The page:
Mbembe thus relates the politics of life to the politics of death. ‘I examine those trajectories by which the state of exception and the relation of enmity have become the normative basis of the right to kill’ (Mbembe 2003: 16). One of Mbembe’s prime examples is the settler colonial occupation of Palestine, where areas such as the West Bank are cordoned off via an Israeli carceral-military industrial complex of occupation and apartheid. The necropolitical also indexes various anti-black enterprises and state violence, from lynching, Jim Crow-era racial apartheid and terrorism, to contemporary militarized police violence against black people crystallizing in ‘stop and frisk’ orders and reminiscent of slave patrols, to outright police assassination of black ‘citizens’ such as Amadou Diallo, Oscar Grant and so many others. It was in response to ‘this record of mass slayings on the basis of race, of lives deliberately warped and distorted by the willful creation of conditions making for premature death, poverty and disease’ that the 1951 UN
petition presented by Paul Robeson and William Patterson, ‘We Charge Genocide’, materialized (Patterson: 1970
). The title of the petition is as instructive as it is declarative: ‘We Charge Genocide: The Historic Petition to the United Nations for Relief From a Crime of The United States Government Against the Negro People’. The petition was in response to anti-black racism, through which bio- and necropolitical violence converges in state violence against black ‘citizens’. As James Baldwin so passionately argued in Evidence of Things Not Seen
: ‘Blacks have never been, and are not now, really considered to be citizens here. Blacks exist, in the American imagination, and in relation to American institutions, in reference to the slave codes: the first legal recognition of our presence remains the most compelling’ (Baldwin 1995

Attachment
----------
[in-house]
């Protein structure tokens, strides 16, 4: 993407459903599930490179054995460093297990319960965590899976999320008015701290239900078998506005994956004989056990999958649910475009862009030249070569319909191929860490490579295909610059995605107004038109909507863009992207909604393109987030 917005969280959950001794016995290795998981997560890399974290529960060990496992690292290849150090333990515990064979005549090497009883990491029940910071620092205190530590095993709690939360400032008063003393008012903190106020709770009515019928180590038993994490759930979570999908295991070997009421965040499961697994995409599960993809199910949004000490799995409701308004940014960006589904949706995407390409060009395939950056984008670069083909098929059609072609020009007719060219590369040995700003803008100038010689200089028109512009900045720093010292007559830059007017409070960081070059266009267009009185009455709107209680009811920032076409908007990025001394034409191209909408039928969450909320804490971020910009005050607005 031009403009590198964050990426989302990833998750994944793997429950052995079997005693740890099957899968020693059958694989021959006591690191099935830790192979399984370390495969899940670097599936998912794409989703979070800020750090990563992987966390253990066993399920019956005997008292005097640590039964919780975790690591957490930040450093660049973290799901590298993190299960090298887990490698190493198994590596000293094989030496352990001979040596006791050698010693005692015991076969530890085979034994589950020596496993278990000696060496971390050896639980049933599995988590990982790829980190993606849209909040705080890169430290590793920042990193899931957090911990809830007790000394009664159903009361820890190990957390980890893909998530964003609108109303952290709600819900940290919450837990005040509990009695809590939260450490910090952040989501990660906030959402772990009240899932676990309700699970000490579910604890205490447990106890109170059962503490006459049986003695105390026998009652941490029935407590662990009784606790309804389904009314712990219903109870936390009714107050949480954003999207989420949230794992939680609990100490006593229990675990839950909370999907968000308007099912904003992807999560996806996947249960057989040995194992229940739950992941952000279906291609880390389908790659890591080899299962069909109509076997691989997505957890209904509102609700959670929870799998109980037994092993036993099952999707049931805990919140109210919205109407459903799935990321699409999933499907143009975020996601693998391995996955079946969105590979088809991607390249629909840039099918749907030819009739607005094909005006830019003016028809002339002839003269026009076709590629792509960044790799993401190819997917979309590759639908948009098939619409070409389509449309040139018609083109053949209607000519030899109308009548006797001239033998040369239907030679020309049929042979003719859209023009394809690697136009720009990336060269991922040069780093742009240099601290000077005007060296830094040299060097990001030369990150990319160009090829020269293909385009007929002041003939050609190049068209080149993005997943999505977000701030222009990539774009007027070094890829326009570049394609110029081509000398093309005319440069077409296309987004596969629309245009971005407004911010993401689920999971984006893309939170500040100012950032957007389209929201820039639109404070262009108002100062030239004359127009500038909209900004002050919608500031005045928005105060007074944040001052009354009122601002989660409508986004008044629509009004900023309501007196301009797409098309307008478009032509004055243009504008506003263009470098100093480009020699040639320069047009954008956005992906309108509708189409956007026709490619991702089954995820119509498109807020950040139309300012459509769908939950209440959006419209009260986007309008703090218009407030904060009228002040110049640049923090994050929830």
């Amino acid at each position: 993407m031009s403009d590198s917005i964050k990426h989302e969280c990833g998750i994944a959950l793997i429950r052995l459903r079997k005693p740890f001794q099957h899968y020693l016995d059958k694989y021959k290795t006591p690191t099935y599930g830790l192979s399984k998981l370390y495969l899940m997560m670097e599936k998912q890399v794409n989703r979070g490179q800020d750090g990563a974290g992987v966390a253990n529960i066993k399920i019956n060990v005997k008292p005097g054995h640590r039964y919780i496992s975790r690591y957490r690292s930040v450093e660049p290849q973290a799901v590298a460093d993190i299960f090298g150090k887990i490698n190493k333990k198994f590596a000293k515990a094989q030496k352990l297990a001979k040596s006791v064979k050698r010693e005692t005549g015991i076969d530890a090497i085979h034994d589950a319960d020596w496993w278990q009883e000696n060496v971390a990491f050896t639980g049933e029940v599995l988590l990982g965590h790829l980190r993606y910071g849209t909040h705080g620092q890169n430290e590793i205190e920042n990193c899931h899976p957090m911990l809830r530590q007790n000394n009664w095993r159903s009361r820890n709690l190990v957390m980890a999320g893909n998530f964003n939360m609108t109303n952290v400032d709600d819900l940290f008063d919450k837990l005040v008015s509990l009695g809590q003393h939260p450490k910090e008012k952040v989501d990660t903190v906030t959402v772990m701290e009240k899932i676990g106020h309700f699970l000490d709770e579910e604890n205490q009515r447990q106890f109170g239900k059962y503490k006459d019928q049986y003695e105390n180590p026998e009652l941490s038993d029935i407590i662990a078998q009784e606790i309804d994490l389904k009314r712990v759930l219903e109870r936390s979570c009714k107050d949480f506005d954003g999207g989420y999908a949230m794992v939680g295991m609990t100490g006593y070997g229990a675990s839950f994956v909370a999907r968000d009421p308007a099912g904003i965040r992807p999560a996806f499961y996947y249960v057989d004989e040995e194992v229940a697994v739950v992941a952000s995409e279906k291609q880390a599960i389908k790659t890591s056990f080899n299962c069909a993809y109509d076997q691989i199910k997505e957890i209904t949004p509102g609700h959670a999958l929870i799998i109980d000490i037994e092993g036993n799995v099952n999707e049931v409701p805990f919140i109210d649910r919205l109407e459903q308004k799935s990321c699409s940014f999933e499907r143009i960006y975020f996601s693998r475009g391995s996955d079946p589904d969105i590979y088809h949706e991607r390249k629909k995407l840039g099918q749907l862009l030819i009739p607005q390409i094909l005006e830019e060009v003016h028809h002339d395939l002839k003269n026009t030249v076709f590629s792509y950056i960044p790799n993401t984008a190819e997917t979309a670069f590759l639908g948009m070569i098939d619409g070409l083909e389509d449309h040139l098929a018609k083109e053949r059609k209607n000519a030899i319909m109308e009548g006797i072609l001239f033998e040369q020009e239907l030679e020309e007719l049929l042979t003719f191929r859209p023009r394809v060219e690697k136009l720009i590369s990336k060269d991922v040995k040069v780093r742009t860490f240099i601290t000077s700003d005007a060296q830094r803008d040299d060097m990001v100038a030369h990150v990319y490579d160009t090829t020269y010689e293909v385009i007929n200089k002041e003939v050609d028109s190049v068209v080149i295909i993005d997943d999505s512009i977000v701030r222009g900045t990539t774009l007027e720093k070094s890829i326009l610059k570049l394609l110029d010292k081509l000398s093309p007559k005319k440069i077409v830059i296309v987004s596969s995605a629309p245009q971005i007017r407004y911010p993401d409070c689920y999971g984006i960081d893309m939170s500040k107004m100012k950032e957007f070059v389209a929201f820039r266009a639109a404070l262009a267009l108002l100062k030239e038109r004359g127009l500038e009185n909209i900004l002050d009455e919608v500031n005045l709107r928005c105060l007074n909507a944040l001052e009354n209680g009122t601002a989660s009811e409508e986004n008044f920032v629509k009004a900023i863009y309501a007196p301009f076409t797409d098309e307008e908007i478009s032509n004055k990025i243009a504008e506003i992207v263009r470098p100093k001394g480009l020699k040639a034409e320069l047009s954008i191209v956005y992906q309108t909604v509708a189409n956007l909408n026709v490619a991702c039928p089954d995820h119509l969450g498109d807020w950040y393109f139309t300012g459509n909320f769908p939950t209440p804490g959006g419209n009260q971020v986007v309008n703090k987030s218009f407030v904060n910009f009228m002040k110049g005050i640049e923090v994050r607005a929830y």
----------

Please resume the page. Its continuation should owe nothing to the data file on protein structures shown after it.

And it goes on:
: 31). This is echoed in Colin Dayan’s elegant and harrowing account in The Story of Cruel and Unusual
, which traces how ‘the ghost of slavery still haunts our legal language and holds the prison system in thrall’ (Dayan 2007
: 16). The vast landscape of the prison industrial complex (PIC) can thus be described more generally as an example of what Mbembe calls a ‘deathscape’—‘new and unique forms of social existence in which vast populations are subjected to conditions of life conferring upon them the status of living dead’ (Mbembe 2003: 40).
The prison industrial complex is an always already anti-black, violently antiqueer and anti-transgender enterprise that perpetuates what Saidiya Hartman names the ‘afterlife of slavery’ (Hartman 2008: 6). It institutionalizes forms of restricted life: following ‘re-entry’, a formerly incarcerated person loses access to public housing, benefits and federal educational loans and faces chronic joblessness due to stigma. Incarceration has been historically employed as a means of maintaining an anti-black and white supremacist sociopolitical and racial capitalist order—from antebellum ‘black codes’ that criminalized vagrancy (Dru Stanley 125–126) post-‘emancipation’, to more recent attempts to extinguish the spirit and destroy the momentum of black liberationist movements in the United States (ranging from surveillance and sabotage of the Revolutionary Action Movement, to COINTELPRO, to the current renewed targeting of Assata Shakur). Journalist Shane Bauer (2012)
has documented how in California, the mere possession of black radical literature results in being criminalized as gang related and put in solitary housing units (SHU)—a form of torture from which exit is uncertain, whose administration is often based on whether one informs on other incarcerated people (Bauer 2012: 1–4). Prisons thus continue the logic of COINTELPRO, which aimed to neutralize and eliminate black freedom movement(s).
The prison industrial complex is at once a manifestation of a disciplinary and of a control society. The prison is one of the central and proliferating oppressive technologies through which bio- and necropolitical violence and the apparatuses of surveillance that reinforce it are naturalized. The insidious morphology of the carceral is such that even as it is dismantled via lobbying for decriminalization and decarceration, on the one hand, it proliferates via extended modes of surveillance and control—ankle bracelets, probation and parole—on the other.
Carceral violence is maintained in various penal registers and forms. In the post-9/11 age of the Patriot Act, which expanded surveillance and police militarization (implemented during the continuing war on drugs), we are witnessing the violence of what I propose to describe as penal securitocracy. The call for the abolition of the prison industrial complex requires the complete dismantling of spaces of confinement and detention—what Foucault termed the ‘carceral continuum’ (Foucault 1977